Re: [FileAPI] FileReader.abort() and File[Saver|Writer].abort have different behaviors

On Wed, Sep 21, 2011 at 8:32 PM, Eric U <> wrote:

> 5.6.3 is a "substep", not a "step"; all of 5's substeps are referred
> to as such in step 5: "Otherwise run these substeps:".  However, I
> believe we were actually discussing 5.5, loadend on the XHR itself.
> Either way, the below applies to both.
> Regarding what happens on abort:
> "This algorithm can be terminated by invoking the open() method. When
> it is terminated the user agent must terminate the algorithm after
> finishing the step it is on."
> I read that as saying that if you call open while in onabort [5.4], it
> completes step 5, including all of substep 5.6, including 5.5 and
> 5.6.3.  Do you think I'm mistaken?  I haven't run any test cases.

To my reading, a substep is a type of step.  The "after finishing..." sounds
like it's saying not to terminate the currently-executing step; that is, the
event dispatch isn't stopped in the middle.  Maybe "steps" vs. "substeps"
are precisely defined somewhere else, but either way this could probably be
clearer.  Anne?

I just tried this in FF6, and the behavior is inconsistent.  If the TCP
connection has been established, then it follows your interpretation, and
you get onloadstart, onabort, onloadstart, onloadend, onloadend [1][3].  If
the TCP connection hasn't yet been established [2][4], calling open() from
either onabort or onloadend throws NS_ERROR_IN_PROGRESS.

Chrome 14 is also inconsistent.  If the TCP connection has been established
[1][3], and it's still waiting for the HTTP response, abort() seems to do
nothing.  If the connection hasn't yet been established [2], abort() does
work, and open() can be called.  onloadend is unimplemented, so the above
question is untestable [4].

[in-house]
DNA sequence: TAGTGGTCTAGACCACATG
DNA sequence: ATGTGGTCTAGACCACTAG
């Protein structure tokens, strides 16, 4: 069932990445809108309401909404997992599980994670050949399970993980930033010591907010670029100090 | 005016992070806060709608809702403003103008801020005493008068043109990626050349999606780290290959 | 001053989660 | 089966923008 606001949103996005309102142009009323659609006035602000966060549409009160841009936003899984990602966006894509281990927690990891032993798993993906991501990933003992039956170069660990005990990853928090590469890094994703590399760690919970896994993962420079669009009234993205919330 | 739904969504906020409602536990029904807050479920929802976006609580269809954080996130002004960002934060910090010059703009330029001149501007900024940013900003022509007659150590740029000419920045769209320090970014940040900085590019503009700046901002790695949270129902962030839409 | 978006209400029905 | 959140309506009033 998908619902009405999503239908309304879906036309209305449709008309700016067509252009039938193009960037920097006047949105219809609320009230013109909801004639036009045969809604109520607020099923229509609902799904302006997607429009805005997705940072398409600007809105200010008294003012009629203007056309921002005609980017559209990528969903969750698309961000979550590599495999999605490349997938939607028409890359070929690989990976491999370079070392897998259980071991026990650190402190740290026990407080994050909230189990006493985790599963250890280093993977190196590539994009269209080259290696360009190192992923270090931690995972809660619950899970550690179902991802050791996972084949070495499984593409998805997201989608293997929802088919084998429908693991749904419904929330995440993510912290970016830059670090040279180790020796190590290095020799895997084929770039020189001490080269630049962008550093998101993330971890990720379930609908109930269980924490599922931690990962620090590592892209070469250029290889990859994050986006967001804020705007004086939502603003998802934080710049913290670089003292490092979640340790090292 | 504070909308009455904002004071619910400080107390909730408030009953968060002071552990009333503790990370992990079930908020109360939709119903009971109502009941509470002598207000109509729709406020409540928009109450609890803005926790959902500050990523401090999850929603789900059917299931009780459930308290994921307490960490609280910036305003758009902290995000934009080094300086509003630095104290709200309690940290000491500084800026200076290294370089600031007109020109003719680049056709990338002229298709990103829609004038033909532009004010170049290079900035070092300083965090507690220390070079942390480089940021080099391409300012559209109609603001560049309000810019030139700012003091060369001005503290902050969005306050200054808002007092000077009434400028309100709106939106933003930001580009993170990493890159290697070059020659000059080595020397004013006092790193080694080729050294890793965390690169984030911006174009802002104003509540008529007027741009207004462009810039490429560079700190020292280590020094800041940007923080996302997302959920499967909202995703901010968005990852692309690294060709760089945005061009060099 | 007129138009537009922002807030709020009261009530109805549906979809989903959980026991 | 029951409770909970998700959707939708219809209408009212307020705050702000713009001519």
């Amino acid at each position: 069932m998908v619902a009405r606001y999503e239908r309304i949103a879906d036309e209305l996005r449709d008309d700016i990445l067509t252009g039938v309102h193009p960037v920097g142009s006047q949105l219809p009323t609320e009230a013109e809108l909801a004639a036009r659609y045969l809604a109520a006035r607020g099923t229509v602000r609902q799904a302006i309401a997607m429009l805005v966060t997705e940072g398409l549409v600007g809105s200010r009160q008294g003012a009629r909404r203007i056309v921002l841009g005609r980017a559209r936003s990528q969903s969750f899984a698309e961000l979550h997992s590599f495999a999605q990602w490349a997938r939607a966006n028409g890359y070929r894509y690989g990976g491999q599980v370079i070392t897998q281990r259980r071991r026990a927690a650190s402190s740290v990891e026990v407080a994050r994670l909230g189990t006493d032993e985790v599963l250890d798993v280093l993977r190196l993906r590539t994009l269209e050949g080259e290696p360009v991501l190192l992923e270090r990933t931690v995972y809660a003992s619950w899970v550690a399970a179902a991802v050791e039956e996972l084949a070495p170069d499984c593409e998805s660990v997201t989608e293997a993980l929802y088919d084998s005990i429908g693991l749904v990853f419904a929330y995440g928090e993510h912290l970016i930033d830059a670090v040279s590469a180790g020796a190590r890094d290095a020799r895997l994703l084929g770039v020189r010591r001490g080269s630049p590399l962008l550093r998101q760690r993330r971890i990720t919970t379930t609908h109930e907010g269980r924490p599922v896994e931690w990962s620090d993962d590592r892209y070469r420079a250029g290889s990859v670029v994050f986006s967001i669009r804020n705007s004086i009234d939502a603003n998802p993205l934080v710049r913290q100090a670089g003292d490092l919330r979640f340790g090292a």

(IE9 doesn't implement any of these events.)

With the various inconsistencies, I wonder if the spec can't actually be
changed to disallow open() during the events, following FF6--that
NS_ERROR_IN_PROGRESS is probably unintentional, but it's in a shipping
browser nonetheless.  Wishful thinking, maybe...


My point was that if it doesn't throw an exception in XHR, they won't
> write their XHR handlers that way.  And so they haven't, and have
> legacy code.  And when they add FileWriter handlers, they'll copy the
> XHR code, and it will work most of the time, because an abort is an
> exceptional case, and then it will fail in the field.

It's exceptional, but not obscure--this couldn't go unnoticed through basic
testing, since it fails with an exception.  (If people don't test their
abort code path *at all*, it isn't going to work regardless of what we
do--the goal should be to make things reliably testable, not to allow people
to deploy code without testing anything.)  I think the bugs resulting from
out-of-order loadstart/loadend messages would be very easy to miss through
regular testing, more annoying to have to work around, and more likely to be
triggered by code written by another party (eg. the activity-monitor case).

On Wed, Sep 21, 2011 at 8:34 PM, Jonas Sicking <> wrote:

> > The spec says "The abort() algorithm can only be terminated by invoking
> > open() from an event handler."  If you call open() from 5.6.2's onabort,
> > then step 14 of the open() algorithm terminates abort(), and step 5.6.3
> > never happens, thus onloadend is never fired and loadstart and loadend
> > events are mismatched.
> This sounds like a bug in the XHR spec as it doesn't fulfill the
> invariants I listed.

I agree with those invariants, but they aren't normative anywhere, are they?

Glenn Maynard

Received on Thursday, 22 September 2011 02:02:08 UTC